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Digital Subscriptions > Family Tree > Family Tree June 2019 > D-Day memories

D-Day memories

This year marks the 75th anniversary of D-Day. Today it’s on the cusp of history within living memory, part of our shared cultural legacy, but also part of the very personal memories of the people who lived and fought through those times. John Leete gathers together anecdotes from those who experienced the build up to and launch of D-Day from Britain’s Home Front

OUR ANCESTORS REMEMBER

Royal Marine Commandos landing on Sword Beach

This brief selection of anecdotes and accounts has been drawn from a mix of people who experienced life on Britain’s Home Front during the months up to D-Day 1944.

I am very honoured to have been in the company of the wonderful people who told me their stories. Stories told with humility, passion, emotion and laughter.

Those last few hours of waiting…

In the Signallers’ Office situated in the basement of Exbury House, on the south coast of England, Jean Gadston, a ‘Wren’ – WRNS (Women’s Royal Naval Service) – was responsible for typing up the D-Day instructions for the Fleet: ‘The establishment by then was sealed and although there was a false start on June 5th, on the morning of the 6th, I passed the order to the flotilla in the Solent and in Southampton Water and to the Landing Craft in the Beaulieu River to “sail”.’

All hell let loose when the orders came through from Headquarters, that General Eisenhower had given the Go to the invasion. My then fiancé went out on D-Day. News came through later that he had been killed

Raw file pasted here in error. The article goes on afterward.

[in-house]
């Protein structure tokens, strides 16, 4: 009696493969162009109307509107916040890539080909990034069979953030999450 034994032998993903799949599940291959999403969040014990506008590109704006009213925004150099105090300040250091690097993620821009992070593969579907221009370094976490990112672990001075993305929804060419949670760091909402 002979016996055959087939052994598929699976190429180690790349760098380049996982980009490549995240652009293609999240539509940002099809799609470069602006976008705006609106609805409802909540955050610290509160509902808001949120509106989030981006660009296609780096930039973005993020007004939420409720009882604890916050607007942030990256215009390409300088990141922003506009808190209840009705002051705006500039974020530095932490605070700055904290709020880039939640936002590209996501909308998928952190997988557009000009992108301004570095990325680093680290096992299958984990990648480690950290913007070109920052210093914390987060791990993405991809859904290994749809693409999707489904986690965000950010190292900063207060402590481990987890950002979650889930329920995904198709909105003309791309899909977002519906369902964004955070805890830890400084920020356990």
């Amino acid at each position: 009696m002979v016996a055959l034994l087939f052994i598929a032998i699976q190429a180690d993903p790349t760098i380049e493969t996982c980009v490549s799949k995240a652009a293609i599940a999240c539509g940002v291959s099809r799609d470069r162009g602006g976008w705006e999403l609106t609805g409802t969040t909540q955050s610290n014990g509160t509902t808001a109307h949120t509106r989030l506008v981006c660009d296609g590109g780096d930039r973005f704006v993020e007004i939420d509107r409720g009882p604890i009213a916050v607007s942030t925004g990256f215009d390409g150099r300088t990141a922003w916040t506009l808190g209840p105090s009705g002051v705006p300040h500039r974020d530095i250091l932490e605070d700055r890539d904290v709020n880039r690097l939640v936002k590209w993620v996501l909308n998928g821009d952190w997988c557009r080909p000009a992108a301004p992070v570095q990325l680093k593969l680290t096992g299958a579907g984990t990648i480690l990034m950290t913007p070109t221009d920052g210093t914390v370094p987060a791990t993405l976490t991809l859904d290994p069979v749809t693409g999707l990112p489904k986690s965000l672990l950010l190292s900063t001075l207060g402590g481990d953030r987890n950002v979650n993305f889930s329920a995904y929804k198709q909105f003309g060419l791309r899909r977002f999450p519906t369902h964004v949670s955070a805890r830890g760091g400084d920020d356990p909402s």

Marion Loveland, also a WRNS, was stationed at HMS Collingwood: ‘It was quiet on 5th June and I was hoping the next 24 hours would be the same. It was my birthday on 6th June, and I wanted to have a little celebration if I could. It was not to be. All hell let loose when the orders came through from Headquarters, that General Eisenhower had given the Go to the invasion. My then fiancé went out on D-Day. News came through later that he had been killed.’

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About Family Tree

What is it about family history that's captured your imagination? Whether you're seeking the story of your WW2 veterans who fought at D-Day, or tracing your tree across continents to bring your family back together again, we've got a host of advice and tales to help and inspire you: 1. Gen up on your ancestors' role in D-Day (75 years ago this June). 2. Discover how to use DNA, combined with the paper records, to trace family worldwide. 3. Learn about the top 10 genealogy sins - and how to repent and become a better family history sleuth! Plus DNA tips, reader stories, expert advice on your questions and brickwalls, and so much more... - including that all-important topic of 'How to write your family history'! Enjoy